Frankie looked guilty. “I’m not supposed to say.” 


So the old stories were true, I thought. The old Tacoma bird stories about arson and the wind and the big war and the welds that sank the ships, the bad welds by birds that dropped the old iron bridge into the drink. Birds don’t understand humans well and birds in Tacoma have always wondered if the humans knew the same story. I knew they didn’t. Maybe I was the only bird who did. 


E.Z. Haag looked troubled. “I used to have pictures of birds pulling on the bridge, of birds making the bridge fall down. I used to have pictures of birds with torches talking to Carbons. I used to have the whole story. And then the birds got the negatives. You’re just fronting for them, Ed.” 


“Then why did you hire me?” I wanted to keep him talking. He had that crazy look in his eye that guys in his position in the movies get when the movie gets to this point. He looked nuts and talkative, in other words. He would tell me anything because he was going to kill me, that sort of thing. 


“Look, E.Z.,” I babbled. “From what I can see, there are two times operating here. Let’s call them bird time and human time.” 


“Let’s,” chirped Frankie cheerfully. 


“Now in one or the other – say in bird time in Tacoma – bullets are flying and synchronies of birds and bridges are wreaking havoc and at the same place, there’s also human time in Tacoma, and that’s where things are disappearing and reappearing in a seemingly random manner – random unless you count the kind of human who might try to manipulate the situation.”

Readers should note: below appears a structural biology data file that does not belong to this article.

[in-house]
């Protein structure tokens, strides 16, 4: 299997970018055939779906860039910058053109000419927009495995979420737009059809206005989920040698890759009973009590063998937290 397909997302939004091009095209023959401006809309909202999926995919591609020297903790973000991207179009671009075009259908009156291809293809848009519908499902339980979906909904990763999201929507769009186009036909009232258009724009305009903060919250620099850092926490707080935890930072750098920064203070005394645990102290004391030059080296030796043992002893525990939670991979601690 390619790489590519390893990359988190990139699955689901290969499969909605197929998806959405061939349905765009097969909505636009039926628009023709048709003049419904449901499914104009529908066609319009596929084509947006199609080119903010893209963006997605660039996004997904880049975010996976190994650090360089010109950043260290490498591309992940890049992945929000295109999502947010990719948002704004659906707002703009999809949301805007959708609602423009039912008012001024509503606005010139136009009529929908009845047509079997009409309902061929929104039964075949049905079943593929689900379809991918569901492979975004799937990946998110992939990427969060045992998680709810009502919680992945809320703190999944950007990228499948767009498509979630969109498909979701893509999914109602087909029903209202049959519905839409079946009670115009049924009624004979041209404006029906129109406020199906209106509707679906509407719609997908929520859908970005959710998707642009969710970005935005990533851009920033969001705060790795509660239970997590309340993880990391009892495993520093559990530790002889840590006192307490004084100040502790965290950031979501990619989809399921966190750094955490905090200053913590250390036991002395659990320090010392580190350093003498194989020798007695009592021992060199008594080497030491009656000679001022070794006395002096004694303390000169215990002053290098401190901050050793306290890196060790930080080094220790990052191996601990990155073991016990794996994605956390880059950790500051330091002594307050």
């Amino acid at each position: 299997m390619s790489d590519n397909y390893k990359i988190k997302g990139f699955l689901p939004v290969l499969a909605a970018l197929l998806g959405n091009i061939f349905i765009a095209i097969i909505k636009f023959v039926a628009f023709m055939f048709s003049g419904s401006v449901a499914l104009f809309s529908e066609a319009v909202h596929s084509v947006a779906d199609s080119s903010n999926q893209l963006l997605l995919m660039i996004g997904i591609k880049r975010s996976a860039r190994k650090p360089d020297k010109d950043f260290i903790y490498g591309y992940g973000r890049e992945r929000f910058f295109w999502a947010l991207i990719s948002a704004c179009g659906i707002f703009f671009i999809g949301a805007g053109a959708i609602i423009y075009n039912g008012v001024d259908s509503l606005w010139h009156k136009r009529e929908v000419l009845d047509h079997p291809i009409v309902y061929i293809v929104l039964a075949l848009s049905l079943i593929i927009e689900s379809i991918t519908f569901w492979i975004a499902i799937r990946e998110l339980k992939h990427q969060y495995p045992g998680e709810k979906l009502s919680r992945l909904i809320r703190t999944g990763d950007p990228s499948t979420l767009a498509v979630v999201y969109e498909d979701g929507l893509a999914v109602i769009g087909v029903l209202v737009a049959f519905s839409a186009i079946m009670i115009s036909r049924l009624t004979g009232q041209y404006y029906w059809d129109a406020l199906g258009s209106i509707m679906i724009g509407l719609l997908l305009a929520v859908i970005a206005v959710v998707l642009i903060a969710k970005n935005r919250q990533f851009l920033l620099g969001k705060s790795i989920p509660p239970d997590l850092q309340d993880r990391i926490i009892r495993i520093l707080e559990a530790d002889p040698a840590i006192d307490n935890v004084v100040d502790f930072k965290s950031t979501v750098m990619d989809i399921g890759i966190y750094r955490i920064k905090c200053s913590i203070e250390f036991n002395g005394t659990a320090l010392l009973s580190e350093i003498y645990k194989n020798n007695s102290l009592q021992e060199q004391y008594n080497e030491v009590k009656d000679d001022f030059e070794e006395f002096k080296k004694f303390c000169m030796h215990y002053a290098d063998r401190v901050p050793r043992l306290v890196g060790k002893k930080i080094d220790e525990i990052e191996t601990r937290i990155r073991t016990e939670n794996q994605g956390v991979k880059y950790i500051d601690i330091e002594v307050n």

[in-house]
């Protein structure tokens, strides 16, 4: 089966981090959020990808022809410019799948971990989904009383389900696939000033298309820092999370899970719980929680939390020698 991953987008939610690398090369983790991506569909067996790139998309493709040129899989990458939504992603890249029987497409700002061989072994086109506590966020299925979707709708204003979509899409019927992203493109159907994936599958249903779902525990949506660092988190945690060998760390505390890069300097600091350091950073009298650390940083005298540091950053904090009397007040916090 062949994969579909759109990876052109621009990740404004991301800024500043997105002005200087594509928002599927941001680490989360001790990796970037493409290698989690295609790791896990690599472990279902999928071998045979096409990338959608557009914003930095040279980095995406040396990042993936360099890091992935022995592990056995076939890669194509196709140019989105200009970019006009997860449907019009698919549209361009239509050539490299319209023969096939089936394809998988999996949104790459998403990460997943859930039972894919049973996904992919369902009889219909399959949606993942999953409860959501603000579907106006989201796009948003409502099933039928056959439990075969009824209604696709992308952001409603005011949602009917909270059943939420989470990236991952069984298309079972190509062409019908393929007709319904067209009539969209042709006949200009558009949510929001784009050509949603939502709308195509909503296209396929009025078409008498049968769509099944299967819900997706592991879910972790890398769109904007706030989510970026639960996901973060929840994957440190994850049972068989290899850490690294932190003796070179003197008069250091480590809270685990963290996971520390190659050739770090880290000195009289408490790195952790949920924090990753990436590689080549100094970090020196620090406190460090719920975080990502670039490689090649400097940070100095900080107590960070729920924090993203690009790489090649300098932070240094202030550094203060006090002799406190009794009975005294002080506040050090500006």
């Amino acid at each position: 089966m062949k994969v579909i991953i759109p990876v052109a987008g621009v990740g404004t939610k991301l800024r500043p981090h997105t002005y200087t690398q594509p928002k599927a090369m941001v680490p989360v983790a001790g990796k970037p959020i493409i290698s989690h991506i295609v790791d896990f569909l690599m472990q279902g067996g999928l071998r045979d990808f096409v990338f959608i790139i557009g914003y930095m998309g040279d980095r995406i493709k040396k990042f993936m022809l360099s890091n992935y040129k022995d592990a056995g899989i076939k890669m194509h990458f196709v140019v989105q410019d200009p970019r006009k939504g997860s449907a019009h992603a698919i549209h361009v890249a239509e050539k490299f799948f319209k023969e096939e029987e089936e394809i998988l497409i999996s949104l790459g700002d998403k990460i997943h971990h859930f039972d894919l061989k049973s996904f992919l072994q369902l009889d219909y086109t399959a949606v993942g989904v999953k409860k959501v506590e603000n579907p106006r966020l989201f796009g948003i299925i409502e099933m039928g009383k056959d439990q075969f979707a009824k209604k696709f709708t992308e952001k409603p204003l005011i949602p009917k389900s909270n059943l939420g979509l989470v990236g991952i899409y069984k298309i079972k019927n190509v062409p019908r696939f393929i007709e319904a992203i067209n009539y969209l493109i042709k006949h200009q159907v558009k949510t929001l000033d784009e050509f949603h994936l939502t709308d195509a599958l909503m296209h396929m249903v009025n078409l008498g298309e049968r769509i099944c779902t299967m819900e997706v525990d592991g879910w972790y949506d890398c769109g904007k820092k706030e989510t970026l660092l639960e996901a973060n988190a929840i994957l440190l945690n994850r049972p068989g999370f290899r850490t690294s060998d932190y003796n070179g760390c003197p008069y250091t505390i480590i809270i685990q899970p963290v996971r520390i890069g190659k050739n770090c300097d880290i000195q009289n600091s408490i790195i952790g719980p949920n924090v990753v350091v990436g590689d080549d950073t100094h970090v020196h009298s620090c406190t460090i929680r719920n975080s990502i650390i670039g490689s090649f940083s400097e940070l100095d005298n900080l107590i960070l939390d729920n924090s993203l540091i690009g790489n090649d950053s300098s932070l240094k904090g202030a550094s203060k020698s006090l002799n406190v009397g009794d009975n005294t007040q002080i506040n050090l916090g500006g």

“You’re saying my photographs and equipment and negatives have been randomly manipulated?” 


“Did I say randomly?” We stared at each other. This involved me turning sideways. He looked guilty enough for both of us. 


“I know you’ve still got the negatives, E.Z.” I ventured. “It’s easy enough to pretend to clean out your own store. I know something else, too, that you’ve been holding the bridge collapse pictures so that you might blackmail the town. If the town finds out the bridge collapsed years ago, then they’d have to ask some real tough questions about the facts of their own existence. Every Tacoman thinks he?s been over that bridge and if it wasn’t there, then where is he? See? It’s existential, practically. I wouldn’t be surprised if you had pictures of birds committing arson and worse. You want to blame something on the birds in order to protect yourself.” 


“I’m confused,” said Frankie, vaguely. “I wonder if it’s too late to go see a movie.” 


“Well, the birds are guilty, Ed. You know that as well as I do. You know the story, don’t you?” E.Z. Haag was looking shiftily around. I wondered if he had a gun. 


“How did you find out there was a story?” 


“A little bird told me.” 


“A pee-wit? An empidonax Flycatcher?” 


“How would I know?” 


“You seem to have your methods.” 


“So do you. And your methods seem to have turned up nothing. I heard you were with the cops at the dome tonight.” 


“If you?ve heard that, you’ve been talking to the cops. Were those all cops in the dome, all of them?” 


“Didn’t you figure that out, Woodpecker? Of course they are. Some of them are honorary cops, but a cop is a cop. It was a Keepers meeting to talk about the mobbing. Mobbing, get what I mean? And Woodpecker, it seems to me that you’re the head of the whole damn mobbing plot. A guy like you thinks he can come into a town like this and just marry a little gal who’s … who’s …” 


Omigod, I thought. Now I get it. Of course, this guy used to have Frankie’s picture up in his store. He was the only person close enough to me today to get into my wallet and grab her picture from there. Yeah, my wallet usually lies out, I probably left it in the reception room. This guy’s in love with Frankie, I thought. 


“You’re in love with me, aren’t you,” asked Frankie. She tried to make the stool she was perched on twirl, but it wouldn’t. “I remember you. You were a senior at Staydumb High School when I was a freshman. You were considered quite a catch.” 


“Someone caught me. I’m still caught, more’s the pity. But now all that’s going to change.” He looked at her with a deep look in his eyes. 


E.Z. Haag had a gun, it turned out, a little nine mil Glock but it was enough to kill a woodpecker. He pulled it out of his shoe and laid it on the empty counter and looked solemnly at it.